AR and AI Glossary - all the key terms you need

2018 is poised to be a significant year for the development of new and emerging technologies like Augmented Reality, Virtual Reality, and Artificial Intelligence. As these technologies add greater complexity to an already highly technical space, we have compiled a glossary of relevant key terms and AR words to shed light on what the popular buzzwords of 2018 actually mean.

Augmented Reality, Virtual Reality, and Mixed Reality

Augmented Reality (AR) is technology that allows digital information – videos, photos, links, games, etc – to be displayed on top of real world items when viewed through the lens of a smartphone or tablet

  • Image marker (trigger, image target, trackable, etc) is an image that has been loaded into a system, which will trigger an AR experience when recognised through a lens
  • AR overlay is digital content displayed on top of an image marker AR video playback is video content that is superimposed over an image marker without blocking out the surrounding physical environment (as opposed to a full screen playback)
  • Extended tracking anchors the AR overlay or video playback to the image marker even when moving the camera around it

Markerless Augmented Reality (also ‘dead reckoning’) is technology which triggers an AR experience through a smartphone or tablet when pointing the lens at physical objects that have not actively been loaded onto the system in advance (i.e. image markers). Instead AR experiences are triggered by, for example geo-location targeting, which was used in Pokemon Go.

  • Systems using ‘Markerless AR’ often use Artificial Intelligence to extract and store information about the physical environment to better identify objects in the future.

Virtual Reality (VR) is technology that immerses users wearing VR headsets (e.g. Oculus Rift) in a 360 degree digital environment with which they can seamlessly interact, but which receives no input from the physical world.

Mixed Reality (MR) is an emerging strand of AR. This technology describes overlaying digital content on top of real world objects, which can be interacted with and manipulated in real time. Typically this technology requires wearable hardware, such as headsets (Microsoft’s Hololens) or glasses (Google Glass).

  • This technology is still being developed for mass consumer usage but there are a number of companies now building within this space (e.g Magic Leap).

In this experience, the smartphone recognises the image marker and triggers a 3D Augmented Reality experience

Artificial Intelligence and Machine Learning

Artificial Intelligence (AI) is the ability for a computer system/machine to perform tasks typically associated with human beings including visual perception, speech recognition, decision-making, and translation between languages.

Computer Vision is the ability for a machine to acquire, process, analyse and understand digital images and feedback relevant information e.g. identifying a fruit and conveying information about its properties. It seeks to perform the same tasks that the human visual system can, making it part of the AI field.

  • Facial Recognition is technology capable of identifying a person from a digital image/video or face-to-face (and subsequently feeding back relevant and available information).
  • Sentiment Analysis broadly describes technology capable of extracting and understanding emotion from written texts. However, Blippar has developed Emotion Detection which enables machines to interpret and understand emotions based on images and videos, rather than text.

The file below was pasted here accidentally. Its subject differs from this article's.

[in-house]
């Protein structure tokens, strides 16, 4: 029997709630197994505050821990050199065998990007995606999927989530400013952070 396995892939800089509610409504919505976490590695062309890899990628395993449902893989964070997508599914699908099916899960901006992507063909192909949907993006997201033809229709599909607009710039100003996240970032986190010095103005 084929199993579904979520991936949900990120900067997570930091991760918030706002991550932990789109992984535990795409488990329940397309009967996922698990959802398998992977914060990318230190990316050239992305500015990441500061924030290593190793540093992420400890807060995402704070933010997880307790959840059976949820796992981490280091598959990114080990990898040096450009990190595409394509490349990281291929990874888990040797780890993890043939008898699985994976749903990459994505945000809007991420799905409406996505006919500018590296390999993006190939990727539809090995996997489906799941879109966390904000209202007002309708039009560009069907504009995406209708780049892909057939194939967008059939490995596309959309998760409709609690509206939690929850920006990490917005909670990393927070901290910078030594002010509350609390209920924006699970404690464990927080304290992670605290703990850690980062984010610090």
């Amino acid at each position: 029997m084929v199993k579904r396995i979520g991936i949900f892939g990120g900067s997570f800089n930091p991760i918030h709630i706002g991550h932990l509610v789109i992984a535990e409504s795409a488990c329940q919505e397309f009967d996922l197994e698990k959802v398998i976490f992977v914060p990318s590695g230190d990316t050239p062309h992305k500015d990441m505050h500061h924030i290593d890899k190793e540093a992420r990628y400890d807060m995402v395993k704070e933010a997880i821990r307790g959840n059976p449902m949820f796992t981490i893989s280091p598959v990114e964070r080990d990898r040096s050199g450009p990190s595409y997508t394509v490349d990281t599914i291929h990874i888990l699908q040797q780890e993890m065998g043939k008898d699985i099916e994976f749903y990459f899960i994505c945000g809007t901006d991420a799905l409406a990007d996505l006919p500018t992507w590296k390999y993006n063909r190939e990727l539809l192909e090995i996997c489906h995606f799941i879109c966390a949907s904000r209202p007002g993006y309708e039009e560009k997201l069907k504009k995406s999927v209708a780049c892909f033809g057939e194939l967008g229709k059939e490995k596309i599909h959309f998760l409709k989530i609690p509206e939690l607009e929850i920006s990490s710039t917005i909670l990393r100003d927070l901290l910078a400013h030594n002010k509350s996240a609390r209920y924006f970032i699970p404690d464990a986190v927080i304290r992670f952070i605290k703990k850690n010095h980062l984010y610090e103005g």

Machine Learning, as part of AI, provides machines with the ability to operate ‘intelligently’ and learn to act without explicit programming. For example, as a person uses their Facebook account more regularly, personalisation algorithms ensure the content populating their newsfeed is increasingly relevant to them and their interests.

  • Image Tagging describes identifying objects, categories, and even human gestures, and organising this image data so it might be used in ongoing machine learning algorithms.

Deep Learning / Advanced Machine Learning is a technique for implementing ‘Machine Learning’. It relies on algorithms inspired by the structure and function of the brain called artificial neural networks, which process data in a nonlinear fashion. While still being developed and explored, it will allow AI machines to analyse and process more complex data and to replicate more complicated ‘human’ functions and behaviour.

Google is developing driverless cars that operate using computer vision

Other useful terms

Visual search describes using images as search queries to trigger relevant information and content. Understanding intent is key, as searches for specific images are made with a specific output in mind.

  • Visual discovery is the combination of visual search and knowledge graph. It relates to spontaneous curiosity which is triggered by something in front of a user in the real world - for example Blippar’s ‘explore mode’ lets users unlock interesting content related to a specific object, and then discover more about connected, similar objects and people through our knowledge graph, Blipparsphere.

Internet of Things (IoT) is the interaction between certain physical objects (cars, central heating system, etc) and Internet-connected devices, enabling the exchange of data and information - e.g. in a smart home, a consumer will be able to control their heating, lighting, air-conditioning etc via their smartphone

  • Internet ON Things describes using computer vision and machine learning to turn physical objects into digital touchpoints and media that you can interact with.

The Blippar app uses computer vision to power the visual discovery browser

If you have come across any other keywords in the industry that we have not included, leave a comment below and we will add a definition to our post!

Anna Wilmot


Anna Wilmot